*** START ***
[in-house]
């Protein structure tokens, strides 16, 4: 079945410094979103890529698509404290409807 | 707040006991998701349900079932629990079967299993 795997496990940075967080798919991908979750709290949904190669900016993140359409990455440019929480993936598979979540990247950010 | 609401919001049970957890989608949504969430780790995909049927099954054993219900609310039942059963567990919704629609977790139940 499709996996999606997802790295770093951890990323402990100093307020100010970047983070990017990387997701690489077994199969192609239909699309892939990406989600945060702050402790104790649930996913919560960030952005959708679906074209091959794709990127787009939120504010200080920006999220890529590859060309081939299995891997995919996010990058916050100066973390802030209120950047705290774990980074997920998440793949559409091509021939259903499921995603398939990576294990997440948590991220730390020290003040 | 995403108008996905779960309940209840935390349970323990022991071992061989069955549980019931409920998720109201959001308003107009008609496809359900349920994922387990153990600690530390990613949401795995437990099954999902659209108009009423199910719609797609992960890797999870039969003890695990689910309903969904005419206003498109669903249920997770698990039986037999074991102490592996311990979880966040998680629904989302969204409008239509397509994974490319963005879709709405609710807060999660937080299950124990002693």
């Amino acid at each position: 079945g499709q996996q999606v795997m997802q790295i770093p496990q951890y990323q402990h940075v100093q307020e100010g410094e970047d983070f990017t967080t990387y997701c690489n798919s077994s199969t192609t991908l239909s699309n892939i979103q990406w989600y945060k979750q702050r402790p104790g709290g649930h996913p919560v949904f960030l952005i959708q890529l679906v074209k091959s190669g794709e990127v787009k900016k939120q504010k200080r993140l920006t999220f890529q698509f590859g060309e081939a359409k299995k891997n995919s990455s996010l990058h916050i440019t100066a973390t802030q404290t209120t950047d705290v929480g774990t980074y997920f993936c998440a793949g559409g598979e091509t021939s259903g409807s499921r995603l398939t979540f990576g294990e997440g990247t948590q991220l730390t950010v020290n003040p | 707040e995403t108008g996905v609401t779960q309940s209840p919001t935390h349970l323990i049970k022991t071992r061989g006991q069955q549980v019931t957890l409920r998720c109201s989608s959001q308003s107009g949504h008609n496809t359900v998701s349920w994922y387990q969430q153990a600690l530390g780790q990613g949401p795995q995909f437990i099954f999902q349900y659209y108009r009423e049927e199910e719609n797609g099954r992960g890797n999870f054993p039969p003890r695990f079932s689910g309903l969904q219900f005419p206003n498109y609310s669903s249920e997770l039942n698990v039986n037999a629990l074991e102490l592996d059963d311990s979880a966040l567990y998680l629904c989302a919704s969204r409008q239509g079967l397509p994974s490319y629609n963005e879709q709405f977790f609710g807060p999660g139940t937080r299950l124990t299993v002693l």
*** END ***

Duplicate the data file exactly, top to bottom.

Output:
[in-house]
């Protein structure tokens, strides 16, 4: 079945410094979103890529698509404290409807 | 707040006991998701349900079932629990079967299993 795997496990940075967080798919991908979750709290949904190669900016993140359409990455440019929480993936598979979540990247950010 | 609401919001049970957890989608949504969430780790995909049927099954054993219900609310039942059963567990919704629609977790139940 499709996996999606997802790295770093951890990323402990100093307020100010970047983070990017990387997701690489077994199969192609239909699309892939990406989600945060702050402790104790649930996913919560960030952005959708679906074209091959794709990127787009939120504010200080920006999220890529590859060309081939299995891997995919996010990058916050100066973390802030209120950047705290774990980074997920998440793949559409091509021939259903499921995603398939990576294990997440948590991220730390020290003040 | 995403108008996905779960309940209840935390349970323990022991071992061989069955549980019931409920998720109201959001308003107009008609496809359900349920994922387990153990600690530390990613949401795995437990099954999902659209108009009423199910719609797609992960890797999870039969003890695990689910309903969904005419206003498109669903249920997770698990039986037999074991102490592996311990979880966040998680629904989302969204409008239509397509994974490319963005879709709405609710807060999660937080299950124990002693």
């Amino acid at each position: 079945g499709q996996q999606v795997m997802q790295i770093p496990q951890y990323q402990h940075v100093q307020e100010g410094e970047d983070f990017t967080t990387y997701c690489n798919s077994s199969t192609t991908l239909s699309n892939i979103q990406w989600y945060k979750q702050r402790p104790g709290g649930h996913p919560v949904f960030l952005i959708q890529l679906v074209k091959s190669g794709e990127v787009k900016k939120q504010k200080r993140l920006t999220f890529q698509f590859g060309e081939a359409k299995k891997n995919s990455s996010l990058h916050i440019t100066a973390t802030q404290t209120t950047d705290v929480g774990t980074y997920f993936c998440a793949g559409g598979e091509t021939s259903g409807s499921r995603l398939t979540f990576g294990e997440g990247t948590q991220l730390t950010v020290n003040p | 707040e995403t108008g996905v609401t779960q309940s209840p919001t935390h349970l323990i049970k022991t071992r061989g006991q069955q549980v019931t957890l409920r998720c109201s989608s959001q308003s107009g949504h008609n496809t359900v998701s349920w994922y387990q969430q153990a600690l530390g780790q990613g949401p795995q995909f437990i099954f999902q349900y659209y108009r009423e049927e199910e719609n797609g099954r992960g890797n999870f054993p039969p003890r695990f079932s689910g309903l969904q219900f005419p206003n498109y609310s669903s249920e997770l039942n698990v039986n037999a629990l074991e102490l592996d059963d311990s979880a966040l567990y998680l629904c989302a919704s969204r409008q239509g079967l397509p994974s490319y629609n963005e879709q709405f977790f609710g807060p999660g139940t937080r299950l124990t299993v002693l």